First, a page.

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Monday, October 08, 2018

Hour Long Musical For Bottom Of Bills


Moonlight and Cactus Answers 1944 Need


Another musical rhinestone out of Universal and a bootleg someone passed me that surprisingly looked great. I've tried to make sense of what kept these things so prolific, and have decided it was handshake of swing and the World War to which that phenomenon was scored. Popularity of swing, vast as it was, faded once fighting stopped for mosaic of reasons. Universal quit the small tunefests for lower key of band shorts, which some of companies maintained into the 50's. It needed a particular meld of pop culture to make movie stars of the Andrews Sisters, who you wouldn't think led credits on so many B's (Moonlight their twelfth), what with few seen or available today. Like so much of old films, it was a matter of time and place. G.I.'s had picked the Andrews as their favorite vocal group, and anyone within reach of a radio or jukebox knew precisely who they were. You could make a case that this trio was Beatles-big at a peak, so U's money was safely spent even on slight vehicle that was Moonlight and Cactus, plus the dozen others.


Universal Ingenue In Support: Elyse Knox


Leo Carrillo In A Scene Either Cut From Moonlight and Cactus, Or I Slept Through It 


A name band, at least one, was essential to credits, but how prominent was Mitch Ayres and His Orchestra? I found no CD's for him, only "pre-owned" vinyl. The Andrews must have found him congenial, as they toured with Ayres as orchestral backdrop. Swing at summit was evidently a big enough tent to accommodate everyone. Moonlight and Cactus served useful purpose of playing behind live acts that were truer draw for patronage. You could argue it was the chaser all movies were claimed to be at inception when they showed up on vaudeville programs. For the RKO Palace at right, there was Duke Ellington and a loaded stage bill to sate customers, Moonlight and Cactus a mere intermission to be sat through so they could enjoy Duke and Company again. No wonder then that the film itself is such small punkins. It was hardly meant to be more. For those who'd inquire, there is Shemp Howard, Eddie Quillan, and recent sprinter from the Mummy, Elyse Knox, along with malaprop master Leo Carrillo arriving for a second half. I couldn't decide if music was relief from comedy or the other way around. Funsters are left pretty much to their own; you wonder if routines were extempo. Setting is an all-girl ranch which was often case at Universal, hopeful starlets more rife on this lot than anyplace in town, it seemed. Moonlight and Cactus is long spent tissue admittedly, but worth a glance if a renegade disc can he had, or someone sneaks it up on You Tube.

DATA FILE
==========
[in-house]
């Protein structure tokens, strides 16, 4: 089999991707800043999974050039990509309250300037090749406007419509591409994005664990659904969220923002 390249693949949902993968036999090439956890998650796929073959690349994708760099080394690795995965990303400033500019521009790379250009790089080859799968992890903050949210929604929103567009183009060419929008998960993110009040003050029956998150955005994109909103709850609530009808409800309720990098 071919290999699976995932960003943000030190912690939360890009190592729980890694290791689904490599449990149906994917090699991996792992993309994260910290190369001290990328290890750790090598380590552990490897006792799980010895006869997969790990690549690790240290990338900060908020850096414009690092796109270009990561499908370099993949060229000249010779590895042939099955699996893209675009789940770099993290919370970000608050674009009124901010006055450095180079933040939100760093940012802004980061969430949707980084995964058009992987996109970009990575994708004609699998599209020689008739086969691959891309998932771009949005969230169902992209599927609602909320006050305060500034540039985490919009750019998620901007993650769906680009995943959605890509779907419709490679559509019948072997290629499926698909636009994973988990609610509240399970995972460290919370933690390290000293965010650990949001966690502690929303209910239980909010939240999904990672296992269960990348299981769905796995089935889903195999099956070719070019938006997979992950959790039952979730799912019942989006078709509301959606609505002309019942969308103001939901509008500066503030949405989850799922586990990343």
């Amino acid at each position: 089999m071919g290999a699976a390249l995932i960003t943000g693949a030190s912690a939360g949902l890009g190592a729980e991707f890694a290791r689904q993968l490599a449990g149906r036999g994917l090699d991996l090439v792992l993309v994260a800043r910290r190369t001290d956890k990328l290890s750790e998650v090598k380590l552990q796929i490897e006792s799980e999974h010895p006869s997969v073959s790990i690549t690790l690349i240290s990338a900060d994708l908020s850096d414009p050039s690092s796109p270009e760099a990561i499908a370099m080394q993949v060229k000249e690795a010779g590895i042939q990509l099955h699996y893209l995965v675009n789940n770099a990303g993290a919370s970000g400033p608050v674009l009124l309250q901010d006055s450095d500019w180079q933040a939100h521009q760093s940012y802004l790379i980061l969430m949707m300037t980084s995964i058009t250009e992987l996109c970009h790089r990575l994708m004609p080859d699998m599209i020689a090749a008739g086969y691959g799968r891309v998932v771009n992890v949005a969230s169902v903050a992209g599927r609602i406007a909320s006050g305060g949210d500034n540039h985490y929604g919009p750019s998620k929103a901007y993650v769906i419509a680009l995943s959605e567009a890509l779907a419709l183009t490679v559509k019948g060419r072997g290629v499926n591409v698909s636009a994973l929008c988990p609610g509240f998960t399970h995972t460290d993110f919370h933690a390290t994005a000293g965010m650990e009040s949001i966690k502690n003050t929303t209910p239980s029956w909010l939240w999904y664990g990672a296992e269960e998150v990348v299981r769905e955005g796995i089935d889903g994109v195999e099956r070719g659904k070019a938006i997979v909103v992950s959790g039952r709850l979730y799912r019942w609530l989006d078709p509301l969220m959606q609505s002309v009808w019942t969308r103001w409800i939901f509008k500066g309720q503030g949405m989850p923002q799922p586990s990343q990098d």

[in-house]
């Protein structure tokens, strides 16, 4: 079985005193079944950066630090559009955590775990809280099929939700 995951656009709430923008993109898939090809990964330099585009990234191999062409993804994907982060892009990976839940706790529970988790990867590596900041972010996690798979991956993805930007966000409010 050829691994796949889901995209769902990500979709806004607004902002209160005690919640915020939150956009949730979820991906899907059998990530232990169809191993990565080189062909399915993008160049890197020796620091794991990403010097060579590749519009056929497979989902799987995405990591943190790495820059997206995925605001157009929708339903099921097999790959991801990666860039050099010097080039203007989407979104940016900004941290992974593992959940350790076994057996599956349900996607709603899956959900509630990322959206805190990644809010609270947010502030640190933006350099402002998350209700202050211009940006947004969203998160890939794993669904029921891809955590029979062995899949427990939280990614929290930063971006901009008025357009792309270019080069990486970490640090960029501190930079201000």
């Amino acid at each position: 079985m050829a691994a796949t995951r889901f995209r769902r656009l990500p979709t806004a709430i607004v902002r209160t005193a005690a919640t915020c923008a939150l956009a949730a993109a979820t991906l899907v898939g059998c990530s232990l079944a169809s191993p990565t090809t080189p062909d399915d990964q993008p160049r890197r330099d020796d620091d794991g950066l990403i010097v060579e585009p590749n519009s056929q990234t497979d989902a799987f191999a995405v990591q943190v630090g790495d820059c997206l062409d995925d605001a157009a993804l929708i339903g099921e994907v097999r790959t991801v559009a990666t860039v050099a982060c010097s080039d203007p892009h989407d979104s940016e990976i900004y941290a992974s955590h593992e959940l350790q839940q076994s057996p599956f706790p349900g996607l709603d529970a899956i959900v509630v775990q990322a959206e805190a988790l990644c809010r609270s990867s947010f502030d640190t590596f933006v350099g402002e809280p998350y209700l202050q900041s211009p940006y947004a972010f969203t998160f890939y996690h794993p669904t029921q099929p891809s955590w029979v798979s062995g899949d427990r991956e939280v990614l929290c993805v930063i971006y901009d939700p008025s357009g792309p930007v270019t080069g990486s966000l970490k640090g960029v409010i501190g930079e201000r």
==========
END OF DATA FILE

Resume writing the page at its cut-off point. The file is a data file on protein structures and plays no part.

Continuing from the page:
11 Comments:

Blogger Scott MacGillivray said...

Mitchell Ayres "and His Fashions in Music Orchestra" were seen in Soundies jukebox musicals in 1941; his was a name band in the way that Anson Weeks or Richard Himber had name bands: familiar from radio dance-band remotes and personal appearances, but not headline names in the Benny Goodman or Tommy Dorsey class. Ayres popped up again in the 1960s as the house maestro for the "Hollywood Palace" TV series.

Universal starlet Elyse Knox was the former Elsie Kornbrath, daughter of a Connecticut exhibitor.

If anyone at Universal is reading this: you have a vault full of musical comedies; how about your selling them on DVD-R? My nominees would be ARGENTINE NIGHTS with the Ritz Brothers and the Andrews Sisters; WHAT'S COOKIN" with the Andrews Sisters and Woody Herman's band, and MISTER BIG with Donald O'Connor, Gloria Jean, and Peggy Ryan.

10:00 AM  
Blogger kenneth Von Gunden said...

I still find it amusing to note that early movies were used as "chasers" in the days when vaudeville was on top and then vaudeville acts became the chasers when film replaced the dying stage entertainment that "Variety" had become. The Wolf, man.

11:15 AM